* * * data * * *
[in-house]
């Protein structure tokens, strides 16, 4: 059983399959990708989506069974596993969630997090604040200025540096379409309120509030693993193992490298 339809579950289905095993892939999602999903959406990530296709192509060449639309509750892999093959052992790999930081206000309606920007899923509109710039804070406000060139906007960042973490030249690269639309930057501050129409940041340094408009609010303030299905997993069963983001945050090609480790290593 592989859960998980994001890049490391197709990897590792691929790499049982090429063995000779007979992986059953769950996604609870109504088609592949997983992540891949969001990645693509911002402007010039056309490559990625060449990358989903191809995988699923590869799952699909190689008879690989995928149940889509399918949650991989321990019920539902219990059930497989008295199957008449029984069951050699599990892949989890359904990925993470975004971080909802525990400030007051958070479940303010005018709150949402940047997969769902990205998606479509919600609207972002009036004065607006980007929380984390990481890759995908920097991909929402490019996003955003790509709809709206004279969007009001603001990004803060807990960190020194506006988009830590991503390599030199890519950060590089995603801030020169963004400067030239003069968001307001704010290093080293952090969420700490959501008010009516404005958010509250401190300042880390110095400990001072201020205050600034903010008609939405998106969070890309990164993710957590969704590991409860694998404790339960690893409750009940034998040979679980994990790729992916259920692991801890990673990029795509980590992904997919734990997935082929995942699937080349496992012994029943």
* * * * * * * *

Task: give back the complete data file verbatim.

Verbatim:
[in-house]
């Protein structure tokens, strides 16, 4: 059983399959990708989506069974596993969630997090604040200025540096379409309120509030693993193992490298 339809579950289905095993892939999602999903959406990530296709192509060449639309509750892999093959052992790999930081206000309606920007899923509109710039804070406000060139906007960042973490030249690269639309930057501050129409940041340094408009609010303030299905997993069963983001945050090609480790290593 592989859960998980994001890049490391197709990897590792691929790499049982090429063995000779007979992986059953769950996604609870109504088609592949997983992540891949969001990645693509911002402007010039056309490559990625060449990358989903191809995988699923590869799952699909190689008879690989995928149940889509399918949650991989321990019920539902219990059930497989008295199957008449029984069951050699599990892949989890359904990925993470975004971080909802525990400030007051958070479940303010005018709150949402940047997969769902990205998606479509919600609207972002009036004065607006980007929380984390990481890759995908920097991909929402490019996003955003790509709809709206004279969007009001603001990004803060807990960190020194506006988009830590991503390599030199890519950060590089995603801030020169963004400067030239003069968001307001704010290093080293952090969420700490959501008010009516404005958010509250401190300042880390110095400990001072201020205050600034903010008609939405998106969070890309990164993710957590969704590991409860694998404790339960690893409750009940034998040979679980994990790729992916259920692991801890990673990029795509980590992904997919734990997935082929995942699937080349496992012994029943």